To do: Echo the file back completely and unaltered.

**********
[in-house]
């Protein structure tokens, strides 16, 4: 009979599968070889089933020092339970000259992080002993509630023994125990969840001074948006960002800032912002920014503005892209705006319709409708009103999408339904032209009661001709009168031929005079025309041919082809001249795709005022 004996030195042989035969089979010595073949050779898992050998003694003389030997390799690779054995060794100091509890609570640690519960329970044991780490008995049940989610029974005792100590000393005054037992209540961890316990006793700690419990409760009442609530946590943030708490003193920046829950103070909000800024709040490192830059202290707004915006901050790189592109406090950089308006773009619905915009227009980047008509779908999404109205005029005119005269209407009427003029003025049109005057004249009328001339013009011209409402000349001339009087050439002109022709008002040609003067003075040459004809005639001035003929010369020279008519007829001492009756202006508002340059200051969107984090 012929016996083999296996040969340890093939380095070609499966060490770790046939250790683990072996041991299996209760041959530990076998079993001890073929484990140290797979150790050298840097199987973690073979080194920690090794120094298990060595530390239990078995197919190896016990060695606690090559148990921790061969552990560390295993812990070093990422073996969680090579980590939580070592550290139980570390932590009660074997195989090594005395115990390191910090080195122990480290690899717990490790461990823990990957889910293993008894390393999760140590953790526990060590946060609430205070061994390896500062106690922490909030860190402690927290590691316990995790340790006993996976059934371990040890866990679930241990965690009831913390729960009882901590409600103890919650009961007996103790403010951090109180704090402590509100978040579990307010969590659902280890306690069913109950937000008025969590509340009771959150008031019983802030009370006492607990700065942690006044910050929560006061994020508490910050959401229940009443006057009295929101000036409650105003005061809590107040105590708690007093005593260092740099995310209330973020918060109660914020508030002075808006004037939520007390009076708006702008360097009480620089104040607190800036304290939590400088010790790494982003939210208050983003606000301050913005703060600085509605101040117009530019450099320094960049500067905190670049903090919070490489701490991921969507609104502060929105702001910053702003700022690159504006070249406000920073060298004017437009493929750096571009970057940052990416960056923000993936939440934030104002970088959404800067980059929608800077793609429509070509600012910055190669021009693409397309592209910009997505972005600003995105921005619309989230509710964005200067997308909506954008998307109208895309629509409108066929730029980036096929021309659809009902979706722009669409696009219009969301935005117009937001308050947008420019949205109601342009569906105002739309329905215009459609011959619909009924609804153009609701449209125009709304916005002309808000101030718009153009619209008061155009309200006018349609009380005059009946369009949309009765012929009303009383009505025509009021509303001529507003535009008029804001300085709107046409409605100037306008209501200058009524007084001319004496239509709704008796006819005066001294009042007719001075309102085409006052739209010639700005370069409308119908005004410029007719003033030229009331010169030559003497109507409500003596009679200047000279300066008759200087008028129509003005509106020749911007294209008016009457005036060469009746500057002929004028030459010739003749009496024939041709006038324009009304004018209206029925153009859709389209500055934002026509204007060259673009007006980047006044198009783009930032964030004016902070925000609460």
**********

[in-house]
């Protein structure tokens, strides 16, 4: 009979599968070889089933020092339970000259992080002993509630023994125990969840001074948006960002800032912002920014503005892209705006319709409708009103999408339904032209009661001709009168031929005079025309041919082809001249795709005022 004996030195042989035969089979010595073949050779898992050998003694003389030997390799690779054995060794100091509890609570640690519960329970044991780490008995049940989610029974005792100590000393005054037992209540961890316990006793700690419990409760009442609530946590943030708490003193920046829950103070909000800024709040490192830059202290707004915006901050790189592109406090950089308006773009619905915009227009980047008509779908999404109205005029005119005269209407009427003029003025049109005057004249009328001339013009011209409402000349001339009087050439002109022709008002040609003067003075040459004809005639001035003929010369020279008519007829001492009756202006508002340059200051969107984090 012929016996083999296996040969340890093939380095070609499966060490770790046939250790683990072996041991299996209760041959530990076998079993001890073929484990140290797979150790050298840097199987973690073979080194920690090794120094298990060595530390239990078995197919190896016990060695606690090559148990921790061969552990560390295993812990070093990422073996969680090579980590939580070592550290139980570390932590009660074997195989090594005395115990390191910090080195122990480290690899717990490790461990823990990957889910293993008894390393999760140590953790526990060590946060609430205070061994390896500062106690922490909030860190402690927290590691316990995790340790006993996976059934371990040890866990679930241990965690009831913390729960009882901590409600103890919650009961007996103790403010951090109180704090402590509100978040579990307010969590659902280890306690069913109950937000008025969590509340009771959150008031019983802030009370006492607990700065942690006044910050929560006061994020508490910050959401229940009443006057009295929101000036409650105003005061809590107040105590708690007093005593260092740099995310209330973020918060109660914020508030002075808006004037939520007390009076708006702008360097009480620089104040607190800036304290939590400088010790790494982003939210208050983003606000301050913005703060600085509605101040117009530019450099320094960049500067905190670049903090919070490489701490991921969507609104502060929105702001910053702003700022690159504006070249406000920073060298004017437009493929750096571009970057940052990416960056923000993936939440934030104002970088959404800067980059929608800077793609429509070509600012910055190669021009693409397309592209910009997505972005600003995105921005619309989230509710964005200067997308909506954008998307109208895309629509409108066929730029980036096929021309659809009902979706722009669409696009219009969301935005117009937001308050947008420019949205109601342009569906105002739309329905215009459609011959619909009924609804153009609701449209125009709304916005002309808000101030718009153009619209008061155009309200006018349609009380005059009946369009949309009765012929009303009383009505025509009021509303001529507003535009008029804001300085709107046409409605100037306008209501200058009524007084001319004496239509709704008796006819005066001294009042007719001075309102085409006052739209010639700005370069409308119908005004410029007719003033030229009331010169030559003497109507409500003596009679200047000279300066008759200087008028129509003005509106020749911007294209008016009457005036060469009746500057002929004028030459010739003749009496024939041709006038324009009304004018209206029925153009859709389209500055934002026509204007060259673009007006980047006044198009783009930032964030004016902070925000609460």